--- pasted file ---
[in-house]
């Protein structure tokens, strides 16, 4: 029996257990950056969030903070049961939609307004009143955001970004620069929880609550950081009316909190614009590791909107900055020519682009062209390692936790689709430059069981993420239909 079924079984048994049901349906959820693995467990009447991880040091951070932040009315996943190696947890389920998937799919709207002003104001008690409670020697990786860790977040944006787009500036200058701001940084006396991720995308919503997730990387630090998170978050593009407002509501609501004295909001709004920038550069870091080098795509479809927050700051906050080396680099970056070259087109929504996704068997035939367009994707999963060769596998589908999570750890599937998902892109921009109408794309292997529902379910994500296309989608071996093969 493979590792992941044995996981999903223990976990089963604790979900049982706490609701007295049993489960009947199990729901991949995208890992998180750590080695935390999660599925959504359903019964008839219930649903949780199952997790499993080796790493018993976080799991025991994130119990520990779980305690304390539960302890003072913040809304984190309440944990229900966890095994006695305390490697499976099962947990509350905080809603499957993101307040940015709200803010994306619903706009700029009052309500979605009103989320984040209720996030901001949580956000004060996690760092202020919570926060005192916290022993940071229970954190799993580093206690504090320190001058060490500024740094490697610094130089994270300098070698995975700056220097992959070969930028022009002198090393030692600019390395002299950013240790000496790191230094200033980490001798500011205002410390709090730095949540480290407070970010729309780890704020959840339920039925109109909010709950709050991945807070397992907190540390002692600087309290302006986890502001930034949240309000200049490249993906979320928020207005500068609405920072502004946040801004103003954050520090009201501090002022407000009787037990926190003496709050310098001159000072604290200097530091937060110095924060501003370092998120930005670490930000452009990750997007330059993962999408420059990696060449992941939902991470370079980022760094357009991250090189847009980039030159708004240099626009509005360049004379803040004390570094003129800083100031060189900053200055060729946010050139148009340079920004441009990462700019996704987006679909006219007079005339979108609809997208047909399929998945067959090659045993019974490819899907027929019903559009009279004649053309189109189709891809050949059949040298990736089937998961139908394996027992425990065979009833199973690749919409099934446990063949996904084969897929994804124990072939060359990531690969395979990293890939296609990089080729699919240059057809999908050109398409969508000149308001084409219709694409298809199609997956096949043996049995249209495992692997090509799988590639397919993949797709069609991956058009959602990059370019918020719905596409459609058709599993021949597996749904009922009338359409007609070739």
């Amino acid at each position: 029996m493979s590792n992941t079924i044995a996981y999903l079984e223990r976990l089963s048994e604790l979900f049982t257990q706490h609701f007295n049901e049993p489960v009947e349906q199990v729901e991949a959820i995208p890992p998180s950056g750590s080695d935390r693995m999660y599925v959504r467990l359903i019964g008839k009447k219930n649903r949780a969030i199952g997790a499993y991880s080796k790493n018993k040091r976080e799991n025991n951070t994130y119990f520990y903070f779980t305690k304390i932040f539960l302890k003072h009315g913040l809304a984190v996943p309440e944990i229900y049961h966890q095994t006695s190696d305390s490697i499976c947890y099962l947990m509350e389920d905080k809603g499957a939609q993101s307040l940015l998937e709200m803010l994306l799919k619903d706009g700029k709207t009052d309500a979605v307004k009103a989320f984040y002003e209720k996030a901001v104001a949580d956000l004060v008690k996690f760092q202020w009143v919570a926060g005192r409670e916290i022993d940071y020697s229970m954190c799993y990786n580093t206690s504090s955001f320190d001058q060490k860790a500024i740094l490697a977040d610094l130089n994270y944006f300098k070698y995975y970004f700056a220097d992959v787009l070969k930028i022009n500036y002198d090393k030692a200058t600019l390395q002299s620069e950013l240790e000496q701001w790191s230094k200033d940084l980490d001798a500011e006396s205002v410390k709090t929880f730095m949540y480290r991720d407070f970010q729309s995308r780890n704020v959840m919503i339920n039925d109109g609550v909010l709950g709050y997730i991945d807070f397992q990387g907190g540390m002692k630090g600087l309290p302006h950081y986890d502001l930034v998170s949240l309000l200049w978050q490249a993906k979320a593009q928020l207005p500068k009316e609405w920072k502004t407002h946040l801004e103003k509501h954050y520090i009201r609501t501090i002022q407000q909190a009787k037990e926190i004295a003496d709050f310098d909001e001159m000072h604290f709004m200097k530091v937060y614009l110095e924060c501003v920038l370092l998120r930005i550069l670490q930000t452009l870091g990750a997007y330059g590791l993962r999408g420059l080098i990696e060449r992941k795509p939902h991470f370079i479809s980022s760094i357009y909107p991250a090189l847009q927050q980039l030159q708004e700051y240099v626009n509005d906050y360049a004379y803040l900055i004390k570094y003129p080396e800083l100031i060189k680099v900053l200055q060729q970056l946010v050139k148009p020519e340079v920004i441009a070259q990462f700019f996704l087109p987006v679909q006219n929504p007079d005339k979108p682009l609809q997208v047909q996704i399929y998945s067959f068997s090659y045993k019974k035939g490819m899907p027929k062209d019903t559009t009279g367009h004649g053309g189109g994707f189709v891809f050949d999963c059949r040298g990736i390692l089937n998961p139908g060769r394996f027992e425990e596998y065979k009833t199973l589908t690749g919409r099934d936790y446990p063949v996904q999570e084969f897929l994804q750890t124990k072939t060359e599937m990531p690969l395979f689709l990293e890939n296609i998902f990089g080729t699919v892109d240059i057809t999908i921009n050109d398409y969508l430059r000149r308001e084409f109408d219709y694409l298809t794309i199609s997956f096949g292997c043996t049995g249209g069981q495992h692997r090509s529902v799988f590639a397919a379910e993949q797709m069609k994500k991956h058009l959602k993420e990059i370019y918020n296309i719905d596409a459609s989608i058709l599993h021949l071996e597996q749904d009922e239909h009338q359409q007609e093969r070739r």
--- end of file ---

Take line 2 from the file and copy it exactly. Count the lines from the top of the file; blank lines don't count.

């Protein structure tokens, strides 16, 4: 029996257990950056969030903070049961939609307004009143955001970004620069929880609550950081009316909190614009590791909107900055020519682009062209390692936790689709430059069981993420239909 079924079984048994049901349906959820693995467990009447991880040091951070932040009315996943190696947890389920998937799919709207002003104001008690409670020697990786860790977040944006787009500036200058701001940084006396991720995308919503997730990387630090998170978050593009407002509501609501004295909001709004920038550069870091080098795509479809927050700051906050080396680099970056070259087109929504996704068997035939367009994707999963060769596998589908999570750890599937998902892109921009109408794309292997529902379910994500296309989608071996093969 493979590792992941044995996981999903223990976990089963604790979900049982706490609701007295049993489960009947199990729901991949995208890992998180750590080695935390999660599925959504359903019964008839219930649903949780199952997790499993080796790493018993976080799991025991994130119990520990779980305690304390539960302890003072913040809304984190309440944990229900966890095994006695305390490697499976099962947990509350905080809603499957993101307040940015709200803010994306619903706009700029009052309500979605009103989320984040209720996030901001949580956000004060996690760092202020919570926060005192916290022993940071229970954190799993580093206690504090320190001058060490500024740094490697610094130089994270300098070698995975700056220097992959070969930028022009002198090393030692600019390395002299950013240790000496790191230094200033980490001798500011205002410390709090730095949540480290407070970010729309780890704020959840339920039925109109909010709950709050991945807070397992907190540390002692600087309290302006986890502001930034949240309000200049490249993906979320928020207005500068609405920072502004946040801004103003954050520090009201501090002022407000009787037990926190003496709050310098001159000072604290200097530091937060110095924060501003370092998120930005670490930000452009990750997007330059993962999408420059990696060449992941939902991470370079980022760094357009991250090189847009980039030159708004240099626009509005360049004379803040004390570094003129800083100031060189900053200055060729946010050139148009340079920004441009990462700019996704987006679909006219007079005339979108609809997208047909399929998945067959090659045993019974490819899907027929019903559009009279004649053309189109189709891809050949059949040298990736089937998961139908394996027992425990065979009833199973690749919409099934446990063949996904084969897929994804124990072939060359990531690969395979990293890939296609990089080729699919240059057809999908050109398409969508000149308001084409219709694409298809199609997956096949043996049995249209495992692997090509799988590639397919993949797709069609991956058009959602990059370019918020719905596409459609058709599993021949597996749904009922009338359409007609070739």